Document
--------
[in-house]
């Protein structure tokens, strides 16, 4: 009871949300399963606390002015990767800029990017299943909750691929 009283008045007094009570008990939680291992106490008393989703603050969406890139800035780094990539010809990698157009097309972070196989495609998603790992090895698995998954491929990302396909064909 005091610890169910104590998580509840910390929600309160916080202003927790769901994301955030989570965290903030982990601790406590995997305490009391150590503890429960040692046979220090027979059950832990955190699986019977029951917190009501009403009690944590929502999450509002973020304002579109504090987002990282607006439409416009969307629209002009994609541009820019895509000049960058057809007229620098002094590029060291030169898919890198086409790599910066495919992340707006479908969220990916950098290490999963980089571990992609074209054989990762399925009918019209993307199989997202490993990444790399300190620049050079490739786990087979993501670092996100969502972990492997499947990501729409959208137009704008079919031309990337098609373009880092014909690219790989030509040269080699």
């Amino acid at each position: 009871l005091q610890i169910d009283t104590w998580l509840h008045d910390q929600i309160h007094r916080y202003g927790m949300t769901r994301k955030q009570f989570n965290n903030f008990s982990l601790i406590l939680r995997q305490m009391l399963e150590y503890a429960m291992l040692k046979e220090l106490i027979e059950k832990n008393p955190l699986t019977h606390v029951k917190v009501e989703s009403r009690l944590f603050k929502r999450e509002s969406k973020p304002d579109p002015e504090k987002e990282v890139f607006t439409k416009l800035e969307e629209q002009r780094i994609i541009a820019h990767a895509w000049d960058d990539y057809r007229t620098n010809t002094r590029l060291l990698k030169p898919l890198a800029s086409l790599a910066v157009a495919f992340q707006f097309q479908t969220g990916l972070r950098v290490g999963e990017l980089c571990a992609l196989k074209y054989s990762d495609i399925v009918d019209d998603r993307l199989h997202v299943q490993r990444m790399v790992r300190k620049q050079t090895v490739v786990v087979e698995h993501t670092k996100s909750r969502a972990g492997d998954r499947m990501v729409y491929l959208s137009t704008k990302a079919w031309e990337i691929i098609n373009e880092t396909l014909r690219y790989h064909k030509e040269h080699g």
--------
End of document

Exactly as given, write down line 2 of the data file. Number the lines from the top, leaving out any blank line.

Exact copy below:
């Protein structure tokens, strides 16, 4: 009871949300399963606390002015990767800029990017299943909750691929 009283008045007094009570008990939680291992106490008393989703603050969406890139800035780094990539010809990698157009097309972070196989495609998603790992090895698995998954491929990302396909064909 005091610890169910104590998580509840910390929600309160916080202003927790769901994301955030989570965290903030982990601790406590995997305490009391150590503890429960040692046979220090027979059950832990955190699986019977029951917190009501009403009690944590929502999450509002973020304002579109504090987002990282607006439409416009969307629209002009994609541009820019895509000049960058057809007229620098002094590029060291030169898919890198086409790599910066495919992340707006479908969220990916950098290490999963980089571990992609074209054989990762399925009918019209993307199989997202490993990444790399300190620049050079490739786990087979993501670092996100969502972990492997499947990501729409959208137009704008079919031309990337098609373009880092014909690219790989030509040269080699």